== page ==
Director : Ted Kotcheff
Written by : Evan Jones & Kenneth Cook
Every once in a while you come across a movie that answers questions you didn’t even know you needed asking. Without even being aware of it’s existence, there is an instant familarity with Wake in Fright (or Outback as it is known internationally). It was made in 1971, but it was never shown on TV in Australia and wasn’t available on video or DVD until 2008, so whole generations have never seen it. Catching up with it via Netflix is a revelation.
It opens with a slow camera pan showing the orange dusted emptiness of the outback, filled only by a railway line, a lonely platform, and two small buildings. On the inside of one building are school children of various ages sitting silent and sweaty waiting to be dismissed for the summer holidays. Teacher, John Grant (Greg Bond), lets them go and is itching to get out of there as well. The second building is the pub, where John has a room. But while he stays there, he is not of there and everything about him separates him from the locals. His clothes are too fancy, his sunglasses too cool and his general demeanor to haughty. When he leaves for Sydney to visit his girlfriend he hopes never to return. But the train only takes him as far as Yabba, a fictional stand-in for Broken Hill, and he has to survive the night before his morning flight to the city.
Beer drinking is established as a strong theme early, but when John walks into the Yabba pub, it escalates quickly. He is spotted by local policemen, Jock Crawford (Chips Rafferty), as the fish out of water that he is, and in a disconcerting exchange where John is forced to skol multiple beers in a show of aggressive friendliness, much of the track of the rest of the movie is laid.
Despite receiving world- wide success and critical acclaim, Australians audiences stayed away and railed against their portrayal, and it’s easy to see why. This isn’t the side of your culture that you wish the rest of the world to see, and Director Ted Kotcheff’s spotlight is far too bright and the focus much to narrow.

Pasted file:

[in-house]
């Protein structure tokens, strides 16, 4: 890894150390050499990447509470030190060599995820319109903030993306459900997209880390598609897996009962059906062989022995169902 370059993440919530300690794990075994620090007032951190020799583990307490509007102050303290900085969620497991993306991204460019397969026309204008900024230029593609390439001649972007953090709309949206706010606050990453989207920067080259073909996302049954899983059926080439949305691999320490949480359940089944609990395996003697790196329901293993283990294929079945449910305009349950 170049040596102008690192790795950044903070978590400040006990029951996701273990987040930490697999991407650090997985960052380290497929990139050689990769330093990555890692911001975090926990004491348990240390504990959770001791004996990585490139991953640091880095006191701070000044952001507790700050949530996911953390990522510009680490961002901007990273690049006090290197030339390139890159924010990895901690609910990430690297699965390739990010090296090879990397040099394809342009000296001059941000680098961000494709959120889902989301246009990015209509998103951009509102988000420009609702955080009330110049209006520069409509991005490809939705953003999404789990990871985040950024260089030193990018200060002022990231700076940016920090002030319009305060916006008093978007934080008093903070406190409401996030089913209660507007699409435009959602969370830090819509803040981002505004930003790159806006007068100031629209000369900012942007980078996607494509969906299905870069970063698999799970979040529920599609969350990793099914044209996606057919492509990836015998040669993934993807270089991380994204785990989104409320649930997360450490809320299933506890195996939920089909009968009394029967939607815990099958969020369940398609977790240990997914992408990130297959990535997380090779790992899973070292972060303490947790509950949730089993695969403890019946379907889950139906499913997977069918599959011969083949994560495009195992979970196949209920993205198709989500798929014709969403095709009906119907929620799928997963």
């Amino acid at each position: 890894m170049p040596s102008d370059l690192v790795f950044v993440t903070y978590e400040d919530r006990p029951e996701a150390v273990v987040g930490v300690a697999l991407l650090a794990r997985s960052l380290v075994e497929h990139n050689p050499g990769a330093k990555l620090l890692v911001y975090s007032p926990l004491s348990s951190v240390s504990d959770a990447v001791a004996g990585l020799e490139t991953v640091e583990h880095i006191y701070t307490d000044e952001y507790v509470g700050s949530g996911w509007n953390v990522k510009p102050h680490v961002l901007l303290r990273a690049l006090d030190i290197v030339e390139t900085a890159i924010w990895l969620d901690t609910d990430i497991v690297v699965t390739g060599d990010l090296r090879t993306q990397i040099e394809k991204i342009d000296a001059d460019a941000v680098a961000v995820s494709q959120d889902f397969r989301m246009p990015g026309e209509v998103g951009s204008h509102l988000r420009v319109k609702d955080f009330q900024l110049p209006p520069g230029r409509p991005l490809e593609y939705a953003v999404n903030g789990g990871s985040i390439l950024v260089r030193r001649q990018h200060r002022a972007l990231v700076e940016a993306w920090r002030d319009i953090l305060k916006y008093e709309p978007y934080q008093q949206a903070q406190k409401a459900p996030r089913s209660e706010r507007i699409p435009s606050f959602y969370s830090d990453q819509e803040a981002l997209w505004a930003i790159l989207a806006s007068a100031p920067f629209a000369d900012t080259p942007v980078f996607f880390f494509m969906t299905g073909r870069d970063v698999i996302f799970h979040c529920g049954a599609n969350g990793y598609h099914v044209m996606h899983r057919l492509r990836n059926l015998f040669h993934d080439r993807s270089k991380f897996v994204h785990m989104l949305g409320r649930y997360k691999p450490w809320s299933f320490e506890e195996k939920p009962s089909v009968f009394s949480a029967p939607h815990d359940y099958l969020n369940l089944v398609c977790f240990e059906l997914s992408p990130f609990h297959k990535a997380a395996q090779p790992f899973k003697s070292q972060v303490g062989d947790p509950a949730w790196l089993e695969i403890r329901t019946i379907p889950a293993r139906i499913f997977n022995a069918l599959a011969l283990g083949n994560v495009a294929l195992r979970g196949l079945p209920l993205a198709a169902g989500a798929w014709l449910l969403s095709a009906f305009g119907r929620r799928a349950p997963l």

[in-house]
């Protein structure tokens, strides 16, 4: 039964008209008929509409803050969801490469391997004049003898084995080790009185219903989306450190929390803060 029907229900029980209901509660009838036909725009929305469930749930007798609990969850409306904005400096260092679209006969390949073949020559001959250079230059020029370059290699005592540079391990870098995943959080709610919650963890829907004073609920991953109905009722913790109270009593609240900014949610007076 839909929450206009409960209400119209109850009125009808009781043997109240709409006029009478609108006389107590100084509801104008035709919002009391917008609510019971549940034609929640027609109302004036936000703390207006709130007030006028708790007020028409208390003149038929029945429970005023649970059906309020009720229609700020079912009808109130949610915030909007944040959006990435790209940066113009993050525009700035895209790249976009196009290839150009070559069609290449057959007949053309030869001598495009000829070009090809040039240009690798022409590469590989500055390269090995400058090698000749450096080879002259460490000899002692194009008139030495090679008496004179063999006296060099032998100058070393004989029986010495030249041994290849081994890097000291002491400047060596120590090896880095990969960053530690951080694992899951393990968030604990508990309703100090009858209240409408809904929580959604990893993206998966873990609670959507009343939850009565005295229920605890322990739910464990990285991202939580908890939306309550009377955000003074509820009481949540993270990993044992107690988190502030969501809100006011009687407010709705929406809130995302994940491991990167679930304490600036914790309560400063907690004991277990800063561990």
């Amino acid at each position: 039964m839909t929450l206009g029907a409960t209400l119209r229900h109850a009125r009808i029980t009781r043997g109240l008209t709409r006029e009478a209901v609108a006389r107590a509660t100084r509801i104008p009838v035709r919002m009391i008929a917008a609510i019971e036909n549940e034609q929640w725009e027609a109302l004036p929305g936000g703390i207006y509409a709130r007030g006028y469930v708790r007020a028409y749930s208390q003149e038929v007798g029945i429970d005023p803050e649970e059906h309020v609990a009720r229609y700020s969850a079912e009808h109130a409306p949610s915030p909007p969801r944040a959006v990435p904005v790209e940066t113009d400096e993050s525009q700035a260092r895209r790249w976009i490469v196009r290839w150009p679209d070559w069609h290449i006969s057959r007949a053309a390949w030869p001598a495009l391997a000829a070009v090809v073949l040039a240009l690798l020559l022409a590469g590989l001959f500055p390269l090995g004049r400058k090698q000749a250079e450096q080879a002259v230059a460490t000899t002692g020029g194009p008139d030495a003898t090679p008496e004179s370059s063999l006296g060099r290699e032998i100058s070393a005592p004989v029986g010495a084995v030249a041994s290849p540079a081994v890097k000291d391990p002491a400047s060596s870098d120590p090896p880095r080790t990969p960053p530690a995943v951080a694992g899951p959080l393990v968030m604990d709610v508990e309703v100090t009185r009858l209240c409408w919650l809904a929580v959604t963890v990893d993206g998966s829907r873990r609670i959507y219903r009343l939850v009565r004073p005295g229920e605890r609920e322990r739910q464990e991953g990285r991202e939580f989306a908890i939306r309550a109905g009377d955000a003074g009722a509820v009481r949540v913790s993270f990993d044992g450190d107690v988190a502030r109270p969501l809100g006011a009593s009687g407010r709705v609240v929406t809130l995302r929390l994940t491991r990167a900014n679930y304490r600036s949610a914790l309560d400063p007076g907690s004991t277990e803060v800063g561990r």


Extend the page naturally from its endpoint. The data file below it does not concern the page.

The confronting realism forces you to consider your own relationship with alcohol. You remember the times when you were the wide-eyed newbie, encouraged to drink more, but unsure of your capacity to do so. Then, more disconcertingly, you recall when you were more sure of your stamina and you transitioned into the Jock role, looking down with disdain on anyone who can’t keep pace. It’s an odd feeling to see your own reflection in a movie made before you were born.
Kotcheff’s direction is brilliant throughout and feels completely modern. With every encounter that John has there is a moment of hope that is quickly subverted, and the sense of tension builds again. Many of the performances are so spot on that you’d swear these were locals rather than actors. Bond plays his middle class everyman nicely, Rafferty is perfectly cast and Donald Pleasance steals the movie as the alcoholic Doc who loves living in Yabba because his affliction goes unnoticed.
The influences of Wake in Fright are easy to see. in more modern times. When the Simpsons came “Down Under” it seemed a harsh comment on the country, but now the reference point makes sense. Even Crocodile Dundee, made fifteen years later, seems to be an apology of sorts. While still displaying the boozy elements, Dundee aimed for laughs rather than menace, and they had the kangaroos shooting back.
Wake in Fright is billed as a horror movie, but there are no monsters or serial killers to be seen. It’s only the threat of succumbing to the toxic culture of the town that is to be feared. Even forty five years later, it's still disturbing viewing, and if you happen to be Australian, as uncomfortable to swallow as one of Doc’s warm beers.
A Must See